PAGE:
Eye test that pairs two in vivo imaging methods may detect Parkinson's earlier

Aug. 19, 2016
A low-cost, noninvasive eye test pairs two in vivo imaging methods to help detect Parkinson's before clinical symptoms appear.

Researchers at the University College London (UCL; England) Institute of Ophthalmology have demonstrated a new low-cost, noninvasive eye test that incorporates optical coherence tomography (OCT) to help detect Parkinson's disease before symptoms like tremors and muscle stiffness develop.

Related: Laser-based eye test for early detection of Alzheimer's

The test, which uses OCT and longitudinal in vivo imaging with detection of apoptosing retinal cells (DARC), can observe changes in the retina that can be seen in Parkinson's before changes in the brain occur and the first symptoms become evident. Using ophthalmic instruments that are routinely used in optometrists and eye clinics, the scientists were able to use the new imaging technique to observe these retinal changes at an early stage.

An image of the human eye. (Credit: Paul Boxley)

In addition to allowing earlier diagnosis of Parkinson's, the test could also be used to monitor how patients respond to treatment. The technique has already been tested in humans for glaucoma and trials are due to start soon for Alzheimer's disease.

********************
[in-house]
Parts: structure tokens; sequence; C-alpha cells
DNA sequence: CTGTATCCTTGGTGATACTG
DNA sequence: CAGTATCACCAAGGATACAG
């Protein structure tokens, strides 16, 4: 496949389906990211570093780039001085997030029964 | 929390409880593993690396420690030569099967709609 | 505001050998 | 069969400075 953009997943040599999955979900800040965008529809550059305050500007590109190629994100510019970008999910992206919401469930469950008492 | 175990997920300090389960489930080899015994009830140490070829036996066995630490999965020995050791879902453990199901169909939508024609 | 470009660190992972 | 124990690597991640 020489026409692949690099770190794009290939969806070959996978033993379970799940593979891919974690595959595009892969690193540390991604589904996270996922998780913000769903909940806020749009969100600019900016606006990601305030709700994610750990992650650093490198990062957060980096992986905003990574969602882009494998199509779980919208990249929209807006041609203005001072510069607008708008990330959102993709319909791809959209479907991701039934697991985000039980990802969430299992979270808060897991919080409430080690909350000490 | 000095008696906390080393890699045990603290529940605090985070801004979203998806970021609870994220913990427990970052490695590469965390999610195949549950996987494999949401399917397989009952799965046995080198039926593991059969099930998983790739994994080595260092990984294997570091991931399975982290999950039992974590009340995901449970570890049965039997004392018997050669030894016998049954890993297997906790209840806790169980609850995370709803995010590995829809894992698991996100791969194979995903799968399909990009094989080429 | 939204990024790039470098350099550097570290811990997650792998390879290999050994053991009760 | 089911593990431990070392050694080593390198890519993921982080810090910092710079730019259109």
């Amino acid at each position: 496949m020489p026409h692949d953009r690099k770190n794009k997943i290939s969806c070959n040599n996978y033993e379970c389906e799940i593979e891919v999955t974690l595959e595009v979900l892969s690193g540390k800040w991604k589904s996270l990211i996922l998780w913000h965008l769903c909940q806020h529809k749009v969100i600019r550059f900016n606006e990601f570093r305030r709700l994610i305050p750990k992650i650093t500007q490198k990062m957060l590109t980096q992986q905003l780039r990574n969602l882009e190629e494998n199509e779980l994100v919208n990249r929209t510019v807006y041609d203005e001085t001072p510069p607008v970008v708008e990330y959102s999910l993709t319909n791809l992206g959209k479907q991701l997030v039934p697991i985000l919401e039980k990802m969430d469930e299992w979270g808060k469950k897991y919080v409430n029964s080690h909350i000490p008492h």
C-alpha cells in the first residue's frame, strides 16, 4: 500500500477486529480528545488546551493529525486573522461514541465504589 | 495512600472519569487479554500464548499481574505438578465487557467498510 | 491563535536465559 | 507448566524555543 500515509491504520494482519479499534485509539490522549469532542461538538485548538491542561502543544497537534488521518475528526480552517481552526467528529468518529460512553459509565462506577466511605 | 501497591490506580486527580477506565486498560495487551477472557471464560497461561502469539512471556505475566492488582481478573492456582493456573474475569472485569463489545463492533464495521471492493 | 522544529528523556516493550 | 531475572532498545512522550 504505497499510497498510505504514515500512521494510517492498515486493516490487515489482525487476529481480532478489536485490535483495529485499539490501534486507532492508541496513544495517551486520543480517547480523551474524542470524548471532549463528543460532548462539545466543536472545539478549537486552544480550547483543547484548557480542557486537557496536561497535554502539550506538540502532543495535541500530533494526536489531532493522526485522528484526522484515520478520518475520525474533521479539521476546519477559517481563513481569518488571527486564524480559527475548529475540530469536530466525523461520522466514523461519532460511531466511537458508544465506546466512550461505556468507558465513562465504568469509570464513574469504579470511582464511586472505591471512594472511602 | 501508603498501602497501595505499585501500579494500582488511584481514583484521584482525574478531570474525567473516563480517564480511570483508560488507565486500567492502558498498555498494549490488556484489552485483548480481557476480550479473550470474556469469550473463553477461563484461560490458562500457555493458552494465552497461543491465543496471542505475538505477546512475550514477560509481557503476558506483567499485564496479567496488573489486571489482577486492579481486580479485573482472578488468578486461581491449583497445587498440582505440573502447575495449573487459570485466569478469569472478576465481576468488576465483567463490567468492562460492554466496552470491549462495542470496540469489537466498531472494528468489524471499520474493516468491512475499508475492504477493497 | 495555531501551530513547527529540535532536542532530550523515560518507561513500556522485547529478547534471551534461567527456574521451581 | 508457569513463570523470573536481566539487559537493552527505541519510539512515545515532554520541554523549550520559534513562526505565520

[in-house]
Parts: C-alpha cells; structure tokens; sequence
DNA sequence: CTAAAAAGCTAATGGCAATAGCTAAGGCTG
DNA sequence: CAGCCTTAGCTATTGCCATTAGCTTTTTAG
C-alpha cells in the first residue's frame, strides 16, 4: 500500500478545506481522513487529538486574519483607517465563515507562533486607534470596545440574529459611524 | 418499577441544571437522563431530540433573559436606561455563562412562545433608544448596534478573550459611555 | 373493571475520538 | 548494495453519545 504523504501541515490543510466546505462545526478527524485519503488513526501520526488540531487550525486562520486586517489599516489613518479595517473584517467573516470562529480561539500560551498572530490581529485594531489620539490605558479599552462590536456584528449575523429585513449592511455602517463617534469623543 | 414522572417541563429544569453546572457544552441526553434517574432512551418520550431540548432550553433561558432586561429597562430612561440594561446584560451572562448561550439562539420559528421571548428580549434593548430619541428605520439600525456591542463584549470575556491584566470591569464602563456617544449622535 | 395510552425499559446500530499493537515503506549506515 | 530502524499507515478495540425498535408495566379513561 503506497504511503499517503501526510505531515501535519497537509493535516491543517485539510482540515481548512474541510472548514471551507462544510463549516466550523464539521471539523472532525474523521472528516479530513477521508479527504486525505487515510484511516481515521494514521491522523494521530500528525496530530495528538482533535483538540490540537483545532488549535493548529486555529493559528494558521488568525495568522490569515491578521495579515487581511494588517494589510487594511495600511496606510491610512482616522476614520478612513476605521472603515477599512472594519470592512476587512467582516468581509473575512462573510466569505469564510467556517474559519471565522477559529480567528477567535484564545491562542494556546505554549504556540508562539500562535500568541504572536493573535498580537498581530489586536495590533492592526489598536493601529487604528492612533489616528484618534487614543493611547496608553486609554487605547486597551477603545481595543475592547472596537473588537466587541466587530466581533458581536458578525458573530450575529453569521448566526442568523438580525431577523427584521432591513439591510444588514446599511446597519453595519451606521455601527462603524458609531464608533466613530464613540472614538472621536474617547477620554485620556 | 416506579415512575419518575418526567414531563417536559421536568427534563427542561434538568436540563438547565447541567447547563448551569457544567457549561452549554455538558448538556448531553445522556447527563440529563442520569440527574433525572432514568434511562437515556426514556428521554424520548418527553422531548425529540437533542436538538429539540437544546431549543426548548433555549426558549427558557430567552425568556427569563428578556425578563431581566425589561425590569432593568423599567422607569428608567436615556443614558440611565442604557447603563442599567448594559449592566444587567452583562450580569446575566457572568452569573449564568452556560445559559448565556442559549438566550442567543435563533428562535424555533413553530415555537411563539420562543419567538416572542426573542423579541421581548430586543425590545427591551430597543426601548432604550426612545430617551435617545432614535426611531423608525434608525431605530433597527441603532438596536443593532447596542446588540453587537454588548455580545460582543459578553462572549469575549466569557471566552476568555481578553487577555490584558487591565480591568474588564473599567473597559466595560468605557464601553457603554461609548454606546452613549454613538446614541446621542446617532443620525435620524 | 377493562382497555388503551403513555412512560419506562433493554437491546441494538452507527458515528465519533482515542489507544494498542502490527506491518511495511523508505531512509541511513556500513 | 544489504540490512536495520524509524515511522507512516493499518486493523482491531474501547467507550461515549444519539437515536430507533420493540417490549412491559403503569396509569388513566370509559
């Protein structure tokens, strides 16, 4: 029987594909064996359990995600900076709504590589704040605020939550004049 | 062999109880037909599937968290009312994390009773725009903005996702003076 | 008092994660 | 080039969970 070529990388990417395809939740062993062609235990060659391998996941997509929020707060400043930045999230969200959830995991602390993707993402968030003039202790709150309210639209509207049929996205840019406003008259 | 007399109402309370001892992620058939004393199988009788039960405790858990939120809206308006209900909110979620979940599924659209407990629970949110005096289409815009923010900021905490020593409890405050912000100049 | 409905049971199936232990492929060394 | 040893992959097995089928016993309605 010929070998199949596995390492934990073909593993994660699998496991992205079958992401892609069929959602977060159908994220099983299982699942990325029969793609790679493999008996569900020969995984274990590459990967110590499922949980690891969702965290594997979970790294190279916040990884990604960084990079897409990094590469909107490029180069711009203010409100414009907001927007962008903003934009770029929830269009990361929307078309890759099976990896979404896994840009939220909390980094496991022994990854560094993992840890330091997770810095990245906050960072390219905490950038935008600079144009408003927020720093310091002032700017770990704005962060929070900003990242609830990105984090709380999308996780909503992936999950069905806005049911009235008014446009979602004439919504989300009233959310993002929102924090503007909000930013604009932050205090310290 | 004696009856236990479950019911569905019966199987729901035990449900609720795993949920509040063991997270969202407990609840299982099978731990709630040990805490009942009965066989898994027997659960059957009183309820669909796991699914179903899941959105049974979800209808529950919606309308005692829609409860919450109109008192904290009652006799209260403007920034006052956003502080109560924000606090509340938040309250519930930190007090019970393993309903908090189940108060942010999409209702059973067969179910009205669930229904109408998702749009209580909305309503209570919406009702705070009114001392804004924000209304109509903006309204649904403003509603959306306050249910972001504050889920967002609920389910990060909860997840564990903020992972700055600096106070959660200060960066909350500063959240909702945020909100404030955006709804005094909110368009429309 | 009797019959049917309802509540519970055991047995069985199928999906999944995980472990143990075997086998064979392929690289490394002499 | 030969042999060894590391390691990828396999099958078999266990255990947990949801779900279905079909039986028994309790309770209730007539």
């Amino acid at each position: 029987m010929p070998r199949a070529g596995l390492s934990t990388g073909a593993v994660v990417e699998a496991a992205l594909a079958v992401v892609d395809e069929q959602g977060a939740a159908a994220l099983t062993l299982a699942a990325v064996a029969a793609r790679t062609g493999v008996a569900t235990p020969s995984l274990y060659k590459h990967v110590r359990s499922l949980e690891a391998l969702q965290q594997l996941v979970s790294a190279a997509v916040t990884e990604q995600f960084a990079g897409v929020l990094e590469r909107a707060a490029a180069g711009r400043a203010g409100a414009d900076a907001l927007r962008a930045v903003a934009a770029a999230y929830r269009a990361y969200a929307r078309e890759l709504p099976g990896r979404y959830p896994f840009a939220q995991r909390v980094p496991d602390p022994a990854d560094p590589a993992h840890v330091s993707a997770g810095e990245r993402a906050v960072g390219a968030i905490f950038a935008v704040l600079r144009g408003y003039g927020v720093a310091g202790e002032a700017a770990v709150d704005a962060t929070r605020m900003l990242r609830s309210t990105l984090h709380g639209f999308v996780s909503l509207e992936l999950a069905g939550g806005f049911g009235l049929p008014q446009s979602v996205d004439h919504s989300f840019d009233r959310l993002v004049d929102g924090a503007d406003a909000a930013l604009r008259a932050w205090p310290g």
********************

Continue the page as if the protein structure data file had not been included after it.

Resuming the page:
Following the observation of retinal changes in the experimental model, Professor Francesca Cordeiro, UCL Professor of Glaucoma & Retinal Neurodegeneration Studies, and her team treated the animals with a newly formulated version of the anti-diabetic drug Rosiglitazone, which helps to protect nerve cells. After using this drug, there was clear evidence of reduced retina cell death as well as a protective effect on the brain, which suggests that it could have potential as a treatment for Parkinson's disease.

The technology is being patented by UCL's research commercialization company UCL Business.

Full details of the work appear in the journal Acta Neuropathologica Communications; for more information, please visit http://dx.doi.org/10.1186/s40478-016-0346-z.

About the Author

BioOptics World Editors

We edited the content of this article, which was contributed by outside sources, to fit our style and substance requirements. (Editor’s Note: BioOptics World has folded as a brand and is now part of Laser Focus World, effective in 2022.)

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